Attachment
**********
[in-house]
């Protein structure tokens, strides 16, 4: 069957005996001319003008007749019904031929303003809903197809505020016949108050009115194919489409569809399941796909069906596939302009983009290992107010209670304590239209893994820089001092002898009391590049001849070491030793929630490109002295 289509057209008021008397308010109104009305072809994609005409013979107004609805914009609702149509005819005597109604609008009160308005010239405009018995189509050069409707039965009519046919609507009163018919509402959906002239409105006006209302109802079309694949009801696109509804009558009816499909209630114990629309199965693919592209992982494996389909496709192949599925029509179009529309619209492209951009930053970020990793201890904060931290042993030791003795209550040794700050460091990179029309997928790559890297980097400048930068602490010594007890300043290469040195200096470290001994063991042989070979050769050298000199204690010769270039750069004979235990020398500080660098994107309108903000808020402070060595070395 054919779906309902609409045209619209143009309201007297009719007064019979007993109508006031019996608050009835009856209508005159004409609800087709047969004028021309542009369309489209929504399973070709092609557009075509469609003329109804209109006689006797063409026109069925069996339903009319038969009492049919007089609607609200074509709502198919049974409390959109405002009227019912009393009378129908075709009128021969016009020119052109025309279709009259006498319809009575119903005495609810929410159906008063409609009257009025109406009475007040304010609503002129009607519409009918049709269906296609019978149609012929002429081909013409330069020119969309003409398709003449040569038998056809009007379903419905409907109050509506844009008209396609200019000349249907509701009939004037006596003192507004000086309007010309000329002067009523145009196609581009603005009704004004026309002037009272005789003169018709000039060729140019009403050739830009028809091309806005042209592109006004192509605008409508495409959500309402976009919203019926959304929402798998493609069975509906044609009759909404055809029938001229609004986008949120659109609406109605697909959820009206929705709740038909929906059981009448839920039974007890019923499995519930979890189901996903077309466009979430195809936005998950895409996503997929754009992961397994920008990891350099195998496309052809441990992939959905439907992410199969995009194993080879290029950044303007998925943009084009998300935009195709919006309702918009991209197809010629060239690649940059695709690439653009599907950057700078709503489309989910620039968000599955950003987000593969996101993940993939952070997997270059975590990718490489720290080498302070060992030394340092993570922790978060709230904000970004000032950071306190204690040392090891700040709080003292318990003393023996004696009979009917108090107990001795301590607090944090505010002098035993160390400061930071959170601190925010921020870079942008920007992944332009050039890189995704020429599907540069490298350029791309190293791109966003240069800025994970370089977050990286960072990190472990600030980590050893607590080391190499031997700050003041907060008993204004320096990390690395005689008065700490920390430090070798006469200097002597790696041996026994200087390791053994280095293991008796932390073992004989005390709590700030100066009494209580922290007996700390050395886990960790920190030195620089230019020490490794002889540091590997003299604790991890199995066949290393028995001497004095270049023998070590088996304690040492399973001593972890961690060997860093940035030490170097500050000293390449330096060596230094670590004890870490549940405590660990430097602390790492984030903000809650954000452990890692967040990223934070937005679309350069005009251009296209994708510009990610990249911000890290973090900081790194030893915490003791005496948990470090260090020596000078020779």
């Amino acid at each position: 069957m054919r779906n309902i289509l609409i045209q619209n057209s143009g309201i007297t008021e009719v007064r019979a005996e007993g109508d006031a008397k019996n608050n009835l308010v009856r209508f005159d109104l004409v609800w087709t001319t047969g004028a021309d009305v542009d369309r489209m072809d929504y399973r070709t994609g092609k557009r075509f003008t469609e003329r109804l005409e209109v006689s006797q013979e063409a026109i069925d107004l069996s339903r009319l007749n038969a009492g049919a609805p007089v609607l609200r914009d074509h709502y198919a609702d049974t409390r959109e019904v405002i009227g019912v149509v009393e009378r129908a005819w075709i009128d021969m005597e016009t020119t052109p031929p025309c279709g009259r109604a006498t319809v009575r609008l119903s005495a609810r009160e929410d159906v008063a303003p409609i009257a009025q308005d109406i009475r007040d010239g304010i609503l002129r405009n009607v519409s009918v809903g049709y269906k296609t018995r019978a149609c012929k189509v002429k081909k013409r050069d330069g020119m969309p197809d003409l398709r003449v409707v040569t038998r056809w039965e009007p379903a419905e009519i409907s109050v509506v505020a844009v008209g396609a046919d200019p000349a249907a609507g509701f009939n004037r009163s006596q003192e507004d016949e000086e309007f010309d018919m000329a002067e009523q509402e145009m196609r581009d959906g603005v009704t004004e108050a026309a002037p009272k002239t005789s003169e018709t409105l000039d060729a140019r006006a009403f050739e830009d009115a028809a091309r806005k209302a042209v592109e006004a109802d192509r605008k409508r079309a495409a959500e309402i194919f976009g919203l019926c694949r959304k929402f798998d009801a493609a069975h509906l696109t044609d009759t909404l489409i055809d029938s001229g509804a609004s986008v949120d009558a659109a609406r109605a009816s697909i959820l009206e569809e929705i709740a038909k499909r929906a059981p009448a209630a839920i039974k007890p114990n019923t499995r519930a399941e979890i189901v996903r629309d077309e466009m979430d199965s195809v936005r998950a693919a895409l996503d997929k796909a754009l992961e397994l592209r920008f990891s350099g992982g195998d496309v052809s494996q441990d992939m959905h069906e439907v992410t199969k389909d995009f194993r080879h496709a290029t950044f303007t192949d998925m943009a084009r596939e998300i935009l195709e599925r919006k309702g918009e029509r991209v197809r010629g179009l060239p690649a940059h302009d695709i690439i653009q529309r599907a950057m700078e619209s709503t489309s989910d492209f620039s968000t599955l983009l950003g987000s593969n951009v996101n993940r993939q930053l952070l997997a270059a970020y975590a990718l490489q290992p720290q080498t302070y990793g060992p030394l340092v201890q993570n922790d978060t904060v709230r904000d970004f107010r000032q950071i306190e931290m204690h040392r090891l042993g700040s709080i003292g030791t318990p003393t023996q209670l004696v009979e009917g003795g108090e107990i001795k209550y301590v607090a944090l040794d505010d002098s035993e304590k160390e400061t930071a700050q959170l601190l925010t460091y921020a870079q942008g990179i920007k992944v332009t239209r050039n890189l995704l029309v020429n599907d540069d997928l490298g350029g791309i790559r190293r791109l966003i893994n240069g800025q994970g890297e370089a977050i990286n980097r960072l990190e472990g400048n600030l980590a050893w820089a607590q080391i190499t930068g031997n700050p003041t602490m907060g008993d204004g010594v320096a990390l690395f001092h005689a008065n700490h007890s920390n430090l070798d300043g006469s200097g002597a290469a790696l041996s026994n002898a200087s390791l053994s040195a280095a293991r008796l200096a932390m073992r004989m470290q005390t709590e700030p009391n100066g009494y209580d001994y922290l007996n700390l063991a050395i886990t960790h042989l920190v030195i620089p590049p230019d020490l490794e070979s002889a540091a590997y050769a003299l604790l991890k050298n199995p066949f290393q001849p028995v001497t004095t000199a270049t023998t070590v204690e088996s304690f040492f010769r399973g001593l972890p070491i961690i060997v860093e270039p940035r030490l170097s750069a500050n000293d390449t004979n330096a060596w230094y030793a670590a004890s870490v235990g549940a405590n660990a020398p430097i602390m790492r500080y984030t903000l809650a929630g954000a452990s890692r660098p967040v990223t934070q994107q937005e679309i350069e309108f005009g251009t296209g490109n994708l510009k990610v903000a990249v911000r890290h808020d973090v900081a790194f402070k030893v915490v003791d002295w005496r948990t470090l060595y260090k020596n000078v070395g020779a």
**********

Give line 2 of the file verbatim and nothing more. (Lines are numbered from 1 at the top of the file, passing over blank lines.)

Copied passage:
């Protein structure tokens, strides 16, 4: 069957005996001319003008007749019904031929303003809903197809505020016949108050009115194919489409569809399941796909069906596939302009983009290992107010209670304590239209893994820089001092002898009391590049001849070491030793929630490109002295 289509057209008021008397308010109104009305072809994609005409013979107004609805914009609702149509005819005597109604609008009160308005010239405009018995189509050069409707039965009519046919609507009163018919509402959906002239409105006006209302109802079309694949009801696109509804009558009816499909209630114990629309199965693919592209992982494996389909496709192949599925029509179009529309619209492209951009930053970020990793201890904060931290042993030791003795209550040794700050460091990179029309997928790559890297980097400048930068602490010594007890300043290469040195200096470290001994063991042989070979050769050298000199204690010769270039750069004979235990020398500080660098994107309108903000808020402070060595070395 054919779906309902609409045209619209143009309201007297009719007064019979007993109508006031019996608050009835009856209508005159004409609800087709047969004028021309542009369309489209929504399973070709092609557009075509469609003329109804209109006689006797063409026109069925069996339903009319038969009492049919007089609607609200074509709502198919049974409390959109405002009227019912009393009378129908075709009128021969016009020119052109025309279709009259006498319809009575119903005495609810929410159906008063409609009257009025109406009475007040304010609503002129009607519409009918049709269906296609019978149609012929002429081909013409330069020119969309003409398709003449040569038998056809009007379903419905409907109050509506844009008209396609200019000349249907509701009939004037006596003192507004000086309007010309000329002067009523145009196609581009603005009704004004026309002037009272005789003169018709000039060729140019009403050739830009028809091309806005042209592109006004192509605008409508495409959500309402976009919203019926959304929402798998493609069975509906044609009759909404055809029938001229609004986008949120659109609406109605697909959820009206929705709740038909929906059981009448839920039974007890019923499995519930979890189901996903077309466009979430195809936005998950895409996503997929754009992961397994920008990891350099195998496309052809441990992939959905439907992410199969995009194993080879290029950044303007998925943009084009998300935009195709919006309702918009991209197809010629060239690649940059695709690439653009599907950057700078709503489309989910620039968000599955950003987000593969996101993940993939952070997997270059975590990718490489720290080498302070060992030394340092993570922790978060709230904000970004000032950071306190204690040392090891700040709080003292318990003393023996004696009979009917108090107990001795301590607090944090505010002098035993160390400061930071959170601190925010921020870079942008920007992944332009050039890189995704020429599907540069490298350029791309190293791109966003240069800025994970370089977050990286960072990190472990600030980590050893607590080391190499031997700050003041907060008993204004320096990390690395005689008065700490920390430090070798006469200097002597790696041996026994200087390791053994280095293991008796932390073992004989005390709590700030100066009494209580922290007996700390050395886990960790920190030195620089230019020490490794002889540091590997003299604790991890199995066949290393028995001497004095270049023998070590088996304690040492399973001593972890961690060997860093940035030490170097500050000293390449330096060596230094670590004890870490549940405590660990430097602390790492984030903000809650954000452990890692967040990223934070937005679309350069005009251009296209994708510009990610990249911000890290973090900081790194030893915490003791005496948990470090260090020596000078020779």